Travel agents have a “massive opportunity” to increase sales to the Middle East because only 10% of hotel bookings to the region are being made direct online.
Jeff Strachan, until recently former vice president of sales and marketing Middle East and Africa for Marriott International, said figures recently released by PhocusWright showed 90% of global bookings to the Middle East in 2011 came via the trade, with the remaining 10% made online by consumers on hotels’ own websites or by online travel agents.
Dubai enjoyed a higher number of hotel bookings direct online with 15%, which meant the trade was making up the remaining 85% of bookings, said Strachan. The US received around 32% of hotel bookings direct online and Europe 21%.
Strachan said: “This is a massive opportunity for the UK trade. Dubai is an independents’ playground. There isn’t a huge amount of charter flights so this is a perfect opportunity for agents to take reality of the numbers and make a real go of it.”
The UK is the third-largest international market to Dubai after Saudi Arabia and India – and expected to remain one of the top source markets.
Strachan said one of the biggest opportunities for agents was to capture bookings from Generation Y customers, born between 1977 and 1994.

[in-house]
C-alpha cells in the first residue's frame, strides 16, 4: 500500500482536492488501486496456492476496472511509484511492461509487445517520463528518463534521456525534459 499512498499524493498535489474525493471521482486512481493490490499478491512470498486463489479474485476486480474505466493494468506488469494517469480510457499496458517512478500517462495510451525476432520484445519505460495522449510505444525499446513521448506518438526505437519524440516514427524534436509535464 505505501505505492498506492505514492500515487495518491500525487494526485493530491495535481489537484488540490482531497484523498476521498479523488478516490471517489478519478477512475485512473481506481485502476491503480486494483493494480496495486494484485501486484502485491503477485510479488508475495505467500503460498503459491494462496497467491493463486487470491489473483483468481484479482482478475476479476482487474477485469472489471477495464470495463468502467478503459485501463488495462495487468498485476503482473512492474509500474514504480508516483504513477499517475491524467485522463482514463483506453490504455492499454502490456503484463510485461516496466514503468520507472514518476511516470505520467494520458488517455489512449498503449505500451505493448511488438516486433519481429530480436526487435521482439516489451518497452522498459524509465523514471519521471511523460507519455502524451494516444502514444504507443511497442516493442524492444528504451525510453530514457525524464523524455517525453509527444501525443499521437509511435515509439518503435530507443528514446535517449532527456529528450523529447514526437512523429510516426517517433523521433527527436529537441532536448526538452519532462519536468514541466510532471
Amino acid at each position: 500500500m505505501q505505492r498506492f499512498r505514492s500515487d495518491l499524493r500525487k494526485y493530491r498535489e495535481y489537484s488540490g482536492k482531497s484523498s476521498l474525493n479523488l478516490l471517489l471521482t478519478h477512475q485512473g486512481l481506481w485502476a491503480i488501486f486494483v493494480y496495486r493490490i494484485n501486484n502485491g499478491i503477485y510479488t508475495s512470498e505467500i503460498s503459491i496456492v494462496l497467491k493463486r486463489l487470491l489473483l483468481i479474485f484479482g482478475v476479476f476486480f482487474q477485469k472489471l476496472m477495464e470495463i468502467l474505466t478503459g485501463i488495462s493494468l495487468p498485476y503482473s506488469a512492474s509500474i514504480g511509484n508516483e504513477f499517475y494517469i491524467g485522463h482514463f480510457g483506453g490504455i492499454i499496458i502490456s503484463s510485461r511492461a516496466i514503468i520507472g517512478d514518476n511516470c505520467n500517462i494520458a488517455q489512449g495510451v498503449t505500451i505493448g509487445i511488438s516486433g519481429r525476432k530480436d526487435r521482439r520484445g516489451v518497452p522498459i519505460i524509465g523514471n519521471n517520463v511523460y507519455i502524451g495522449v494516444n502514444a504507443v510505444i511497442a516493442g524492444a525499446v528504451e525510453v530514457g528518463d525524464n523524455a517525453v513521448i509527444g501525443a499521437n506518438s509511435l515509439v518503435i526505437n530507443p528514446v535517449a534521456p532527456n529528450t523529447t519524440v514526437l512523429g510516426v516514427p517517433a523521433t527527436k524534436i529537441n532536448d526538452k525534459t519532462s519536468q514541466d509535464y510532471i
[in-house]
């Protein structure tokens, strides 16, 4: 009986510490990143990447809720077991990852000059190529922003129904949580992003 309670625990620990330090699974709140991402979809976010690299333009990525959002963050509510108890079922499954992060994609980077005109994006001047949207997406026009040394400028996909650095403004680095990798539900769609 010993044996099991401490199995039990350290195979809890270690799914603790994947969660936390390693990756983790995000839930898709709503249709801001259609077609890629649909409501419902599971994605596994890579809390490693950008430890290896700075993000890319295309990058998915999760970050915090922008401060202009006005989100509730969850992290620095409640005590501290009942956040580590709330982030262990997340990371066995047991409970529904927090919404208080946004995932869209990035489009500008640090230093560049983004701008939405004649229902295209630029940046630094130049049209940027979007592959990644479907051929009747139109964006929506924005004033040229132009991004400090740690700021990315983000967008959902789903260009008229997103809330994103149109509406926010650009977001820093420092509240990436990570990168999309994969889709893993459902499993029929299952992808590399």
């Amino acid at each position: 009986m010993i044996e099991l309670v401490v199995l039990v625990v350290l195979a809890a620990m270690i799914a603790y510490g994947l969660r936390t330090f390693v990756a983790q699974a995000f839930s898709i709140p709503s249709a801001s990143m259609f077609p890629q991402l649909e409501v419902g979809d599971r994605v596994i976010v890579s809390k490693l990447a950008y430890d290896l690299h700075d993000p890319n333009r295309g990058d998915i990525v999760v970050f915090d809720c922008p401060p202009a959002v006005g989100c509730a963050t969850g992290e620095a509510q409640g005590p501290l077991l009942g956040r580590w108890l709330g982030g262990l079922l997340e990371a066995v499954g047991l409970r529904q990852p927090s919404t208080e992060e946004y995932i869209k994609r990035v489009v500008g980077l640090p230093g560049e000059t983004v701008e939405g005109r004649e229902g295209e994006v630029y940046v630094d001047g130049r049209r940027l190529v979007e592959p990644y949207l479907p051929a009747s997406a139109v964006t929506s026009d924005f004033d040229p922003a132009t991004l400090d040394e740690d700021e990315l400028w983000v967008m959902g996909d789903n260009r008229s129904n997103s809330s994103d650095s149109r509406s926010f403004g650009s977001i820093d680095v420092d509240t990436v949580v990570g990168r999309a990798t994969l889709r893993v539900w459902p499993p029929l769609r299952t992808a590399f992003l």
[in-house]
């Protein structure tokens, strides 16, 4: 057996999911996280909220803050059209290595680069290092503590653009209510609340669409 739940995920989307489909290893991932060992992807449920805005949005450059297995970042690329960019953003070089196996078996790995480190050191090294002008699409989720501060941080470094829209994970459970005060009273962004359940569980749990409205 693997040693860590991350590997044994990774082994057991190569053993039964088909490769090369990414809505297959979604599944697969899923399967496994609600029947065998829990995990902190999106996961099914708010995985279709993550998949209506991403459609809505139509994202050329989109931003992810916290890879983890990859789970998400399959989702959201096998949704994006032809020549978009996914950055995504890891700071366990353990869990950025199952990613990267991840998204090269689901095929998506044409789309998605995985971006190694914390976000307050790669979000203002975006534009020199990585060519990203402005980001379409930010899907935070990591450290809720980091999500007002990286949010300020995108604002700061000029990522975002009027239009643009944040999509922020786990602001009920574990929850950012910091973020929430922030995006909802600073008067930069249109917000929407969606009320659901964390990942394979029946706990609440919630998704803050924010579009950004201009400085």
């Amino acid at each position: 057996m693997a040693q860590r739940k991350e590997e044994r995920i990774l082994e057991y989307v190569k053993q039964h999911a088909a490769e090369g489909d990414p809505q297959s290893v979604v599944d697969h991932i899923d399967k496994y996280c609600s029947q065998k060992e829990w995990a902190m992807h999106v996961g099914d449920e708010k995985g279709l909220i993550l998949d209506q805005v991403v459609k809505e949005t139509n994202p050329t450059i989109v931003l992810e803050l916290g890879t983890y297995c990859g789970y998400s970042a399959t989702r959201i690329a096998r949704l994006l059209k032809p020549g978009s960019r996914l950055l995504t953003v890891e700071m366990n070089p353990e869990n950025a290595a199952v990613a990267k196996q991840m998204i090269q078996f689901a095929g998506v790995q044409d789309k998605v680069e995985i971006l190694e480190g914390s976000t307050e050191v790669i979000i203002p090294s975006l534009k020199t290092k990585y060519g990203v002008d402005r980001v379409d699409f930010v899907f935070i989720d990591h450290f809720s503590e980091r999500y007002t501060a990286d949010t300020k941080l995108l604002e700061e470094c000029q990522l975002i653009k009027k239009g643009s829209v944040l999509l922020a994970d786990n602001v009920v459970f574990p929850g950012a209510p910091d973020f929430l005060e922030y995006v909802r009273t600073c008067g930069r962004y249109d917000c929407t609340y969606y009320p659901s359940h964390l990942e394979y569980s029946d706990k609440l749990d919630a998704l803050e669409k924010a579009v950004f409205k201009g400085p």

The trade versus direct distribution mix is also unlikely to change because of the significant cost required to do so, added Strachan, now general manager of Insights Management Consultancy.
“The hotel industry in the Middle East is dominated by independent hotel groups, with 55% of the inventory of hotels in the Middle East non-branded, so they do not have the money to invest in technology,” he said.
Hotels also have yet to provide consumers with an easy way to book online if they want to stay in different countries as part of one multi-centre trip.
“The only people that can do it are you (travel agents),” he told agents at this year’s Aito Agents Overseas Conference in Dubai.
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